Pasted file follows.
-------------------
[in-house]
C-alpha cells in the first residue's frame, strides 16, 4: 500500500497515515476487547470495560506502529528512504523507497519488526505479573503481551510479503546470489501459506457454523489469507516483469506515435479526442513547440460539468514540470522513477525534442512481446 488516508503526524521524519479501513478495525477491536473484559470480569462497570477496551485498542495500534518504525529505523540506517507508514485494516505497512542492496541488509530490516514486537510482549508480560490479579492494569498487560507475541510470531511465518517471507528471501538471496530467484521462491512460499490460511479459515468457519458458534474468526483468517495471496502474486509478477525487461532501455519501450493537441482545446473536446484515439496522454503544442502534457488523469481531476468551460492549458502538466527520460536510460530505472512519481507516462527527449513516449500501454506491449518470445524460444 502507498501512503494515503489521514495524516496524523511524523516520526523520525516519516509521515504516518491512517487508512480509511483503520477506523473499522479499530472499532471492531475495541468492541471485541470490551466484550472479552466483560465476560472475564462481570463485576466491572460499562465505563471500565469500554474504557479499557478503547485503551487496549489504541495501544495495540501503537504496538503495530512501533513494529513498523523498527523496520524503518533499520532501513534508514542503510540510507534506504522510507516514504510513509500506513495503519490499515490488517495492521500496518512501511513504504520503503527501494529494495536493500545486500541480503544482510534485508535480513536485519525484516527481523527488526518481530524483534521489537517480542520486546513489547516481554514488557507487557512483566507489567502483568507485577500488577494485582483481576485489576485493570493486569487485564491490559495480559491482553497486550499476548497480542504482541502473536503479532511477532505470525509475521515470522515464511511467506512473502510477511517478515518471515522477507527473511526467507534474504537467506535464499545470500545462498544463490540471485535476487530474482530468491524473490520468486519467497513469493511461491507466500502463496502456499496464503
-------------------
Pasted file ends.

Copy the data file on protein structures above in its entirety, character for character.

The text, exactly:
[in-house]
C-alpha cells in the first residue's frame, strides 16, 4: 500500500497515515476487547470495560506502529528512504523507497519488526505479573503481551510479503546470489501459506457454523489469507516483469506515435479526442513547440460539468514540470522513477525534442512481446 488516508503526524521524519479501513478495525477491536473484559470480569462497570477496551485498542495500534518504525529505523540506517507508514485494516505497512542492496541488509530490516514486537510482549508480560490479579492494569498487560507475541510470531511465518517471507528471501538471496530467484521462491512460499490460511479459515468457519458458534474468526483468517495471496502474486509478477525487461532501455519501450493537441482545446473536446484515439496522454503544442502534457488523469481531476468551460492549458502538466527520460536510460530505472512519481507516462527527449513516449500501454506491449518470445524460444 502507498501512503494515503489521514495524516496524523511524523516520526523520525516519516509521515504516518491512517487508512480509511483503520477506523473499522479499530472499532471492531475495541468492541471485541470490551466484550472479552466483560465476560472475564462481570463485576466491572460499562465505563471500565469500554474504557479499557478503547485503551487496549489504541495501544495495540501503537504496538503495530512501533513494529513498523523498527523496520524503518533499520532501513534508514542503510540510507534506504522510507516514504510513509500506513495503519490499515490488517495492521500496518512501511513504504520503503527501494529494495536493500545486500541480503544482510534485508535480513536485519525484516527481523527488526518481530524483534521489537517480542520486546513489547516481554514488557507487557512483566507489567502483568507485577500488577494485582483481576485489576485493570493486569487485564491490559495480559491482553497486550499476548497480542504482541502473536503479532511477532505470525509475521515470522515464511511467506512473502510477511517478515518471515522477507527473511526467507534474504537467506535464499545470500545462498544463490540471485535476487530474482530468491524473490520468486519467497513469493511461491507466500502463496502456499496464503